BBC Homepage World Service Education
BBC Homepagelow graphics version | feedback | help
BBC News Online
 You are in: World
Front Page 
Middle East 
South Asia 
From Our Own Correspondent 
Letter From America 
UK Politics 
Talking Point 
In Depth 

Sunday, 31 December, 2000, 03:38 GMT
Millennium madness

The BBC's Andrew Dinwoodie takes a look back at some of the year's more bizarre events

Much of the world may be a less religious and less superstitious place than it was at the turn of the millennium, but the year began with a collective sigh of relief that one particular cataclysm had failed to materialise.

Governments and businesses around the world had spent billions of dollars trying to counter the Y2K bug, a defect whereby many older and unrectified computers would assume that the year following 1999 was 1900.

Millennium bug
The millennium bug: First extinction of the new century
But as the fateful date changed, no aeroplanes fell from the sky, no nuclear power plants exploded, and people's life savings did not evaporate from their bank accounts. And most of the firework celebrations were perfectly timed.

Those governments who had spent vast sums on the millennium bug problem chose to believe that their investment had paid off.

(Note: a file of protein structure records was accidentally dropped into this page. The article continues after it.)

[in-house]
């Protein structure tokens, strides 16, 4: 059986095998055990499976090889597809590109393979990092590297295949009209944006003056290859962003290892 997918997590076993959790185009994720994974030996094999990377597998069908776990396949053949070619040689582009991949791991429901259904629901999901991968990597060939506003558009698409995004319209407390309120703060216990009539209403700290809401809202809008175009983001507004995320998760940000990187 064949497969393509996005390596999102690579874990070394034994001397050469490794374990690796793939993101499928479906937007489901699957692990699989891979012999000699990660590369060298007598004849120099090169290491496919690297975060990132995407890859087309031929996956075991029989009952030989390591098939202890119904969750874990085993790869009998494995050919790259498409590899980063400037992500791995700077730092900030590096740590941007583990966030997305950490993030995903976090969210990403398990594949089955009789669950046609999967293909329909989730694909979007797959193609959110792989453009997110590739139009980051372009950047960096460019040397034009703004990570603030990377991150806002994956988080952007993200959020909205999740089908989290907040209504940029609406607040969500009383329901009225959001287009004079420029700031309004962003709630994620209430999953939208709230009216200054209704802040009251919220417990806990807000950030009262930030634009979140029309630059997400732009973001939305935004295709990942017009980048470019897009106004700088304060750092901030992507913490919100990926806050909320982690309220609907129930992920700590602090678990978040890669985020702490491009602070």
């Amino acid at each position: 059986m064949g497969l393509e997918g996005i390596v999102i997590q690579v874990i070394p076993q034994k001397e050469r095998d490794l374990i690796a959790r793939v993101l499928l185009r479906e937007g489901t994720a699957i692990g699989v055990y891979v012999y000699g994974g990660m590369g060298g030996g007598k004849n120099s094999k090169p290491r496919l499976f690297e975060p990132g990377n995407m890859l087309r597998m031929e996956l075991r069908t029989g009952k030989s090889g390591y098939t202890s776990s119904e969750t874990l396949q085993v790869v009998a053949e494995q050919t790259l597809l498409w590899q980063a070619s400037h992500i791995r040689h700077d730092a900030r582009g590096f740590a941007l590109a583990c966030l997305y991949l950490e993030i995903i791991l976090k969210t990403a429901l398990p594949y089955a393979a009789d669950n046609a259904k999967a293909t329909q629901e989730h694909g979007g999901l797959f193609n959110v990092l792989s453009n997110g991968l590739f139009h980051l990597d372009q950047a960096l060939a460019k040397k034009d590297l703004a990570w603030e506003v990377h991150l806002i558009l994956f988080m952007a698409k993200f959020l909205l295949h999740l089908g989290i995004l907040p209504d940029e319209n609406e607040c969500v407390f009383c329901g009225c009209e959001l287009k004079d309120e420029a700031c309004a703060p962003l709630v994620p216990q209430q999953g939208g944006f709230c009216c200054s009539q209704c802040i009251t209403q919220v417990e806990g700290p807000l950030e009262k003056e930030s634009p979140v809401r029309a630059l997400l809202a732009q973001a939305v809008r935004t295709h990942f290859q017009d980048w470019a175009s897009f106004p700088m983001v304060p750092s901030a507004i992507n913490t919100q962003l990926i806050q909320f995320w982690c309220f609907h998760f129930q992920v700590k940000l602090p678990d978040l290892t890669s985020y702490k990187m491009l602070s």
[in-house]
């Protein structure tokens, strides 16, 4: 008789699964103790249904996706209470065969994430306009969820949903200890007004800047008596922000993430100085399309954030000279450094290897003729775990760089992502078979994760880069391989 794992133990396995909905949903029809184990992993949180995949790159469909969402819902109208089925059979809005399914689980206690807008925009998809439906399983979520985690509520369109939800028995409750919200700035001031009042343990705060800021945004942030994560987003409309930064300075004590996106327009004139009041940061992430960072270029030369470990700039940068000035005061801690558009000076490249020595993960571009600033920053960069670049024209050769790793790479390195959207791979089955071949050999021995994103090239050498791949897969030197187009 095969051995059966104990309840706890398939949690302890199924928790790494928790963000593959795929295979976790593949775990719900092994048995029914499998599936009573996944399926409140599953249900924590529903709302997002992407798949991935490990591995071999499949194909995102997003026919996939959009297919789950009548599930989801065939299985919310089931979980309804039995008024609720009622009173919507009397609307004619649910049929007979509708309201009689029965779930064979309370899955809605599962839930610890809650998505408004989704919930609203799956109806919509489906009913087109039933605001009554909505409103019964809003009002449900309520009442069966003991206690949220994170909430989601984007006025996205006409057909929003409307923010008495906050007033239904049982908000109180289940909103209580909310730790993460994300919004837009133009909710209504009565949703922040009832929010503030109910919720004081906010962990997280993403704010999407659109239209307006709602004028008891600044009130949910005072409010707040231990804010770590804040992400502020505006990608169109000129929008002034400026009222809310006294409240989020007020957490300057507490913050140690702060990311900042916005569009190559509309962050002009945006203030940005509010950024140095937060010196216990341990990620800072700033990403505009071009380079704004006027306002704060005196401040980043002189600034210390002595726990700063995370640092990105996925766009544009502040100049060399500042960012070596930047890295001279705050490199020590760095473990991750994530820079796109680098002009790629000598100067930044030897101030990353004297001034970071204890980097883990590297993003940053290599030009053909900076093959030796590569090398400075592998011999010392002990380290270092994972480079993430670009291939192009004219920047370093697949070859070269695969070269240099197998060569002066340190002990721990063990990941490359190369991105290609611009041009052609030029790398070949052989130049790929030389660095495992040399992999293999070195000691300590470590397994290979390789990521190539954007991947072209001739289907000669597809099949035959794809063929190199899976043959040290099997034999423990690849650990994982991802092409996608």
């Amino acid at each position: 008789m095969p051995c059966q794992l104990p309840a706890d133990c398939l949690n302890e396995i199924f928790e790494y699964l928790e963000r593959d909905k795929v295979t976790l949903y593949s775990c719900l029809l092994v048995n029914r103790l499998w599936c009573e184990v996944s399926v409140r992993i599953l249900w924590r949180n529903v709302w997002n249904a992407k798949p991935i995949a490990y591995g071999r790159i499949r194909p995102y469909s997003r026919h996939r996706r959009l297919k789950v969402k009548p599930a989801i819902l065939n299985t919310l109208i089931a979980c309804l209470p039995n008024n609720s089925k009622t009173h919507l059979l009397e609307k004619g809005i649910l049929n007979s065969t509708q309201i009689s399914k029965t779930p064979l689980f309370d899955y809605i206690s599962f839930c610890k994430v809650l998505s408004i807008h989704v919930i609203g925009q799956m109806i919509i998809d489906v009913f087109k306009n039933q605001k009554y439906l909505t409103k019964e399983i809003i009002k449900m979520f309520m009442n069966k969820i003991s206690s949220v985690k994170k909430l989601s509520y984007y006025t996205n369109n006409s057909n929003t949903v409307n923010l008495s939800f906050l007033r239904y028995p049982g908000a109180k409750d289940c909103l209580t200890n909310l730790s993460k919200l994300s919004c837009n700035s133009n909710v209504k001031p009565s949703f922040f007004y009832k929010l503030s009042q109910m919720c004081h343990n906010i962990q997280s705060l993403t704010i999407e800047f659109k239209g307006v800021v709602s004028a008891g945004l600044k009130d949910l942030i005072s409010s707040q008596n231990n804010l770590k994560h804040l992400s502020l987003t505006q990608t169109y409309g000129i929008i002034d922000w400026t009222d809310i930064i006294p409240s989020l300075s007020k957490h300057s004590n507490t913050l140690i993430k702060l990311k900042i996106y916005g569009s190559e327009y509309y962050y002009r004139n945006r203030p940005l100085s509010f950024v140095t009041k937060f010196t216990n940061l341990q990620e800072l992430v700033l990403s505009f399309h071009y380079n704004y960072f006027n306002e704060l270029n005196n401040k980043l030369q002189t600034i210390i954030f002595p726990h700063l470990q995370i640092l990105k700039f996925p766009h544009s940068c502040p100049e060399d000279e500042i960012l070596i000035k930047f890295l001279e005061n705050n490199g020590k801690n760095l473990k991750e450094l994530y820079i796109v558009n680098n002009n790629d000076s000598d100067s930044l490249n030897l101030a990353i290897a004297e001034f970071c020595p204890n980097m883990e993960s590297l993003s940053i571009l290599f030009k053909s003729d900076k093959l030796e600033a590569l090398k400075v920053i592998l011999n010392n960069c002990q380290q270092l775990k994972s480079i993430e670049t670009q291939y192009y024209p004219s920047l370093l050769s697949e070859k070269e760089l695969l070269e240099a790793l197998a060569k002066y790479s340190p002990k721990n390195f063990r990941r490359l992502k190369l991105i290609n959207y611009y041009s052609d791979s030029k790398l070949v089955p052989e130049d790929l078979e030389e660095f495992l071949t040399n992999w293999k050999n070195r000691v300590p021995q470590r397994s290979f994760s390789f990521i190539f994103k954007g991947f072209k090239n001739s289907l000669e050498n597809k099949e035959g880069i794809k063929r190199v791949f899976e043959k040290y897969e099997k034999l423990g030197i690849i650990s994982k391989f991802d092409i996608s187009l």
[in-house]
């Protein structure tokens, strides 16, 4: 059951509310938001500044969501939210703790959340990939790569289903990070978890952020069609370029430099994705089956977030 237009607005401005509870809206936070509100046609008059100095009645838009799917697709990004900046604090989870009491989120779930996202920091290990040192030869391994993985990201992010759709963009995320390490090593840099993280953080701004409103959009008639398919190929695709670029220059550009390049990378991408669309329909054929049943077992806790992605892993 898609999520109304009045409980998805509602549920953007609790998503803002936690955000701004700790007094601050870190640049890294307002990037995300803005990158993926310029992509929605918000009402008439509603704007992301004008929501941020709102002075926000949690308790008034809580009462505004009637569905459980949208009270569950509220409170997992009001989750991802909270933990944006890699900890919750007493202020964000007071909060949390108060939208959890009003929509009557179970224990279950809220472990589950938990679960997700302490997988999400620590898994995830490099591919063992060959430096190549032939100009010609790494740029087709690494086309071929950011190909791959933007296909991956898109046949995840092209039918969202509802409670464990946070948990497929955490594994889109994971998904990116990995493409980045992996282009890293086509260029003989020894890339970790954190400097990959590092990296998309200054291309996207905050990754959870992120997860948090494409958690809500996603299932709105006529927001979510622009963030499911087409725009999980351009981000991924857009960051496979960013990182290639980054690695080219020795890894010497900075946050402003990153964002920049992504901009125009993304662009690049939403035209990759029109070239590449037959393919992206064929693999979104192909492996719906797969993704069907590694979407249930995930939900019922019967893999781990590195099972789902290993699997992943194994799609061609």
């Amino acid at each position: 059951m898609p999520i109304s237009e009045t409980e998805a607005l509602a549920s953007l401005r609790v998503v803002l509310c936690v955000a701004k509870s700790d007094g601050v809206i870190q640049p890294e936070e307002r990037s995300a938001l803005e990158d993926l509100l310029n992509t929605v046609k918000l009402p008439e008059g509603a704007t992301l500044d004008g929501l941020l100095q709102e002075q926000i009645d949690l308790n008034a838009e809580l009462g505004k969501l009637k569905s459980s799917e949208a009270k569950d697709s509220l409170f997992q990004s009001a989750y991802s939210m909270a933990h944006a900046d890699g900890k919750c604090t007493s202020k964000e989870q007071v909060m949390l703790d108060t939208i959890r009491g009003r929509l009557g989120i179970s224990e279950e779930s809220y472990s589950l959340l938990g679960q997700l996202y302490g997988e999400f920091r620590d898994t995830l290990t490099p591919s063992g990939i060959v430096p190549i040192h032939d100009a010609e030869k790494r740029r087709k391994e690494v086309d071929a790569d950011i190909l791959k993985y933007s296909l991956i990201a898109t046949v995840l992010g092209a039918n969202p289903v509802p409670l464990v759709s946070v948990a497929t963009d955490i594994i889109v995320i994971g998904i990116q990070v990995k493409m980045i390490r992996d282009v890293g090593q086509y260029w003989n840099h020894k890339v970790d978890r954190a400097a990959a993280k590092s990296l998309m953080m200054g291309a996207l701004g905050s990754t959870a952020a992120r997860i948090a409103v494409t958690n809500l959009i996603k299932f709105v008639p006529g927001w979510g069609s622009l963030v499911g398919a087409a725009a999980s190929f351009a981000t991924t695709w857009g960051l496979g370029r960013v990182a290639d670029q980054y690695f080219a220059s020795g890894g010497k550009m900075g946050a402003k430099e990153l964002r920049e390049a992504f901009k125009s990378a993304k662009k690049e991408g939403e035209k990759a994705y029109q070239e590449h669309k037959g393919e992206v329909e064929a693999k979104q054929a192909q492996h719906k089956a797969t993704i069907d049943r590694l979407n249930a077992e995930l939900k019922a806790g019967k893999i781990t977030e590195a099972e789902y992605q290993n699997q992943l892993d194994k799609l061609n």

But there were other countries, like Italy, where the government spent little more than the cost of a pizza fighting the bug. They seemed to think that if they ignored it, it would go away... and it duly did.

Late tape scrape

But the doomsayers were able to point to one example of the catastrophe they had all dreaded. In New York State, video store owner Terry Field opened his shop for business.

Instead of one day late, it had registered as one hundred years overdue

Terry Field
Video shop owner
"It was New Year's Day. I came in early to run some report to make sure everything was working correctly, and everything seemed wonderful," said Mr Field.

"And then the first customer came in with an overdue video tape. On the screen a late charge was registered. It took a long time to total up, and it came to $91,250.

"Instead of one day late, it had registered as one hundred years overdue."

Cyber rage

Despite the bug's non-appearance, computers seemed to be as much a cause of frustration in the new millennium as they had in the last.

We discovered a young gentleman who actually took a breadknife to the keyboard

Aled Miles
This prompted some people to take direct action. A survey found that nearly half the people in Britain reacted to problems either by abusing their colleagues, hitting the computer, screaming at it, or even throwing bits of it around.

"Sadly, we discovered a young gentleman who was so incensed with his computer, that he actually took a breadknife to the keyboard, stabbing it incessantly," said survey co-ordinator Aled Miles.

Shrinking planet

Although the world survived 31 December 1999 in a more or less reasonable state, the Earth itself did undergo some changes, most notably to some of its dimensions.